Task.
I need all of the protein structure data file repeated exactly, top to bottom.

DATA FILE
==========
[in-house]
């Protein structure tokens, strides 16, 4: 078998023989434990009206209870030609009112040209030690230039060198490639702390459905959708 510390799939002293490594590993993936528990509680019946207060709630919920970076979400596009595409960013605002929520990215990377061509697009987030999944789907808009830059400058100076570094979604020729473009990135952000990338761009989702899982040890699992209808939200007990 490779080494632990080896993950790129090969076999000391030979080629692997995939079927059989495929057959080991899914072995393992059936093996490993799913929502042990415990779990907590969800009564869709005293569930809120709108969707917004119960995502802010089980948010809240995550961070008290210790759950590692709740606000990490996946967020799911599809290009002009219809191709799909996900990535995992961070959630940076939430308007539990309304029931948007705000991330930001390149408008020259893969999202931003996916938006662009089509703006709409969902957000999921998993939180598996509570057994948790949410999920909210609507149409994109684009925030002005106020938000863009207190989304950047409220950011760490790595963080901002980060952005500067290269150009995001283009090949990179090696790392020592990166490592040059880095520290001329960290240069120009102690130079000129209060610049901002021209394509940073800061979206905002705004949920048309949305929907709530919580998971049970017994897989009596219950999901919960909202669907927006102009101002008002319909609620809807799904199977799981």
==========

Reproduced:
[in-house]
């Protein structure tokens, strides 16, 4: 078998023989434990009206209870030609009112040209030690230039060198490639702390459905959708 510390799939002293490594590993993936528990509680019946207060709630919920970076979400596009595409960013605002929520990215990377061509697009987030999944789907808009830059400058100076570094979604020729473009990135952000990338761009989702899982040890699992209808939200007990 490779080494632990080896993950790129090969076999000391030979080629692997995939079927059989495929057959080991899914072995393992059936093996490993799913929502042990415990779990907590969800009564869709005293569930809120709108969707917004119960995502802010089980948010809240995550961070008290210790759950590692709740606000990490996946967020799911599809290009002009219809191709799909996900990535995992961070959630940076939430308007539990309304029931948007705000991330930001390149408008020259893969999202931003996916938006662009089509703006709409969902957000999921998993939180598996509570057994948790949410999920909210609507149409994109684009925030002005106020938000863009207190989304950047409220950011760490790595963080901002980060952005500067290269150009995001283009090949990179090696790392020592990166490592040059880095520290001329960290240069120009102690130079000129209060610049901002021209394509940073800061979206905002705004949920048309949305929907709530919580998971049970017994897989009596219950999901919960909202669907927006102009101002008002319909609620809807799904199977799981």